According to this etiology, there is scope for the Capgras delusion to be rendered intelligible, to be given a personal explanation, since it can be seen as something that is inferred on the basis of experiential evidence. These theories, which take delusions to be grounded in unusual experiences, are called “bottom-up” theories. A complete bottom-up account will contain a mix of personal and subpersonal explanation. The very existence of the anomalous experience is explained in terms of mechanism (in the Capgras case, on the Ellis and Young model, this could involve explaining how lesions disrupt affective processing of familiar faces). But the judgment itself is personal. The person infers from their experience. And the relevant question to ask is: “Why does the person believe that this woman is not his mother?” And the relevant answer is roughly: “Because this woman feels deeply unfamiliar to him.” This is not a causal, mechanistic explanation, but a personal one. And, if correct, it tells us all we need to know within the scope of personal explanations.

Explanationist vs. Endorsement Accounts

However, there is a debate within bottom-up theories about what precisely the correct answer to this question (viz. “Why does this person believe that this woman is not his mother?”) is. Phrased in more technical terms, there is a debate about the content of the experience in the Capgras delusion. In other words, what exactly does the subject's experience tell her; how does it subjectively support her judgment?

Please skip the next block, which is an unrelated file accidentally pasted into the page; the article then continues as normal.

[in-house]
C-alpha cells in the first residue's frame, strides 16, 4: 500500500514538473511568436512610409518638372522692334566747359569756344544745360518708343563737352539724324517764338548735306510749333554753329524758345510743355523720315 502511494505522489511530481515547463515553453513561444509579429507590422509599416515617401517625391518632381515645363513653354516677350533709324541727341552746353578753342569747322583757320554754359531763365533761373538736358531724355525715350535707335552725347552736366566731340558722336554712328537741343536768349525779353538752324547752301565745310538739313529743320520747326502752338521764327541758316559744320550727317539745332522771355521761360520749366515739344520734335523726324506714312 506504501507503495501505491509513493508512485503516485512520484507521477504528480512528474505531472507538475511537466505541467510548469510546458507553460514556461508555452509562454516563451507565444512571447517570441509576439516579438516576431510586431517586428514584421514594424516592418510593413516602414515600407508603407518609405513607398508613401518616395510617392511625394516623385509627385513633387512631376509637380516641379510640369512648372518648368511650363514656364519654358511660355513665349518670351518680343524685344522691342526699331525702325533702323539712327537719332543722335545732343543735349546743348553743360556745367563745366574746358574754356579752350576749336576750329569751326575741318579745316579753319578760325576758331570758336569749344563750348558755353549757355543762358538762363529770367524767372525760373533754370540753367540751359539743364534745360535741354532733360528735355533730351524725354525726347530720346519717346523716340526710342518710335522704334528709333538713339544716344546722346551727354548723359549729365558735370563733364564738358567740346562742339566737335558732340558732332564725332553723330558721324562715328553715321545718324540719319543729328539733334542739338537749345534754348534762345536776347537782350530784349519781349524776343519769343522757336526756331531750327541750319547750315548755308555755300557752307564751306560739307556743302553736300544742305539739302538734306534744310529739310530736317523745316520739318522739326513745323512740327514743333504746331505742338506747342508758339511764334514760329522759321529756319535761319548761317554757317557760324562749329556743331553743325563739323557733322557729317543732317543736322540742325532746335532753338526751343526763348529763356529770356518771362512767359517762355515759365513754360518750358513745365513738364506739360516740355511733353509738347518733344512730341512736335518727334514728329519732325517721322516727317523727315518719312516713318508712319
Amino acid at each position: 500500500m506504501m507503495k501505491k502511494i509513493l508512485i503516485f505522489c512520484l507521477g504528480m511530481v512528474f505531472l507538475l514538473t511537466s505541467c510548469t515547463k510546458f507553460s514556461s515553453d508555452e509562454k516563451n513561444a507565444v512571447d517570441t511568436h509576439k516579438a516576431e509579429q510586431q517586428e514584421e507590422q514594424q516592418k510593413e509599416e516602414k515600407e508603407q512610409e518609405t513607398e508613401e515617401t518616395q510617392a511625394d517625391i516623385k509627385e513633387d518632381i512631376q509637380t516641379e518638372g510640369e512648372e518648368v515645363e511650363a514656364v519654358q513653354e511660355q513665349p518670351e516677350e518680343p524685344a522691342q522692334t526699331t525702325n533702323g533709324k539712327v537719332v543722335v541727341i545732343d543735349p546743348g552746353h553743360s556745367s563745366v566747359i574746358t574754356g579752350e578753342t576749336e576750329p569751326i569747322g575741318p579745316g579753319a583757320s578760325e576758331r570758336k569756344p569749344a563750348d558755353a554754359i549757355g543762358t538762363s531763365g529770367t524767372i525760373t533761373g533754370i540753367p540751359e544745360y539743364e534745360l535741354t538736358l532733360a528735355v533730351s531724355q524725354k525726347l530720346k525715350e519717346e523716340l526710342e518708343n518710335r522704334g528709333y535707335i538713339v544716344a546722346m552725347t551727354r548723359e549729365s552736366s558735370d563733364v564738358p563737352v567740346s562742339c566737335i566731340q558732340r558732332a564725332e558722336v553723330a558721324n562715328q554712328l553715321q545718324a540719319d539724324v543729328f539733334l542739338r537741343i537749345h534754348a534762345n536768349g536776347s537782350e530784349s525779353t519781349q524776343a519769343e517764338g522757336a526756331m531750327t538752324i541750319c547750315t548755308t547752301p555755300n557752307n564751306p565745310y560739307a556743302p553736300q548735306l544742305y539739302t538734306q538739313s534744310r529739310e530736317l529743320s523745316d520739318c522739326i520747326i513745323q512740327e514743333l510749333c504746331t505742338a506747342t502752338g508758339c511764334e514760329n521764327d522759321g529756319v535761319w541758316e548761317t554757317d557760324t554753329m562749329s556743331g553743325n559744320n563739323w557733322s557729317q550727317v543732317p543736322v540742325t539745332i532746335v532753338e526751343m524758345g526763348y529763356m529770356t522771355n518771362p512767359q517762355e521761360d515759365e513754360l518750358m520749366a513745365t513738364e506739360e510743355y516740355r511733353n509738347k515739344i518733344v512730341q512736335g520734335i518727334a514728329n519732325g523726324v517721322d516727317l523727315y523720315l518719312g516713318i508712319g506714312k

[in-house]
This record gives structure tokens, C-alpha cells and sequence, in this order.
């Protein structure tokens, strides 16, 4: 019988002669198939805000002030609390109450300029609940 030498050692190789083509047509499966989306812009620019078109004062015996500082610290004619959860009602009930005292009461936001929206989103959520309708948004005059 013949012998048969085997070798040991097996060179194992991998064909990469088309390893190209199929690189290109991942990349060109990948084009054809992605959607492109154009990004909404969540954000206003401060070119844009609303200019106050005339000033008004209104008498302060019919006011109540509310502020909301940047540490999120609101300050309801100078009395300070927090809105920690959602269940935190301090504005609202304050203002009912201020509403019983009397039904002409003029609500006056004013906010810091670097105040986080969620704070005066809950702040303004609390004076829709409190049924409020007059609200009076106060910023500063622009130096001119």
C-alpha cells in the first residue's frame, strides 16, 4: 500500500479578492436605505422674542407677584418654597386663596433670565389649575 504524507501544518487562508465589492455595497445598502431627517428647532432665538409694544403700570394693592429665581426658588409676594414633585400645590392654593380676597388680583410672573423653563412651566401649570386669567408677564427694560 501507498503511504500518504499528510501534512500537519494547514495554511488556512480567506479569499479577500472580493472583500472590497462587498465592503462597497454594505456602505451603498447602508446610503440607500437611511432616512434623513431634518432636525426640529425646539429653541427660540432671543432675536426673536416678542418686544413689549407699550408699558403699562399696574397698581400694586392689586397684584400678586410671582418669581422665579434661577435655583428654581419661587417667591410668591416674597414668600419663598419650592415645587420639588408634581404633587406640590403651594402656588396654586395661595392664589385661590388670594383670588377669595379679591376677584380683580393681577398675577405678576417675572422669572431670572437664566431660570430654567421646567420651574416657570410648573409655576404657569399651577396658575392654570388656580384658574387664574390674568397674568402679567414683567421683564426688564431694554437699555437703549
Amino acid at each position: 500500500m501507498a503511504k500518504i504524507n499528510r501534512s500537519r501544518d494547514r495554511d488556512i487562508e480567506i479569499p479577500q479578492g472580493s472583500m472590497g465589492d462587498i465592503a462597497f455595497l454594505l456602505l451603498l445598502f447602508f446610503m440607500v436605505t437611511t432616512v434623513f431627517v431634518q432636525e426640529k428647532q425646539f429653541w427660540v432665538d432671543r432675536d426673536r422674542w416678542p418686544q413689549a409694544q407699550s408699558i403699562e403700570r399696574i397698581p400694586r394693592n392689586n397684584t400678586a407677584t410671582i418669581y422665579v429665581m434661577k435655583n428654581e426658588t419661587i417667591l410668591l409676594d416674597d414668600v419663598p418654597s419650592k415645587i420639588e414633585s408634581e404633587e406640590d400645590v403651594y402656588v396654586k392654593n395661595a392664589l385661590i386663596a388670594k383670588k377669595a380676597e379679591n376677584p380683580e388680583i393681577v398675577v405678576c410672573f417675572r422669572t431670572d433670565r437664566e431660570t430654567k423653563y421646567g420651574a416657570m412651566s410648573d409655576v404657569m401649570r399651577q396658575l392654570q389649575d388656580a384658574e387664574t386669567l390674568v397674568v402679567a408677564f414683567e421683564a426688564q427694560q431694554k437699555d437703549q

To borrow Bayne and Pacherie's, (2004) terminology, “explanationist” accounts (e.g., Ellis and Young, 1990, Maher, 1999) claim that the content of the Capgras patient's experience is something sparse like, “This woman feels strange,” and that the delusional judgment explains the bizarre experience (roughly, the subject reasons: “This woman, in spite of looking like my mother, doesn't feel like my mother would feel, therefore she cannot be my mother”). The opposing accounts, so-called “endorsement” accounts (e.g., Bayne and Pacherie, 2004) claim that the delusional content is encoded directly in the unusual experience, and all that suffices is endorsement of that content. The content of the Capgras patient's experience, on such a view, is something rich like, “This woman is not my mother.”

Now, bracketing the plausibility of either account, it is worth noting an explanatory trade-off. As Pacherie (2009) points out, the explanationist account can more easily explain how the experience gets its content, since the content is so sparse. It can simply say that there is a disruption in emotional or affective processing. The task for subpersonal psychology is comparatively easy. However, it is a bigger explanatory step from the sparse content of the experience to the rich content of the delusion. One prima facie problem with this is that, if the experience is sparse and non-specific, why is there not a wider array of potential hypotheses used to explain it? (“Maybe I don't like mum anymore,” “Maybe I'm tired” etc.). In contrast, the endorsement theorist can get from the experience to the judgment just fine, since they have the same content. However, as Pacherie puts it, where “the endorsement account would appear to be weakest is in explaining how delusional patients could have the experiences that the account says they do” (Pacherie, 2009, p. 107). More precisely, subpersonal psychology needs to step in and tell us how it is that an experience can have a rich content like, “This woman is not my mother.”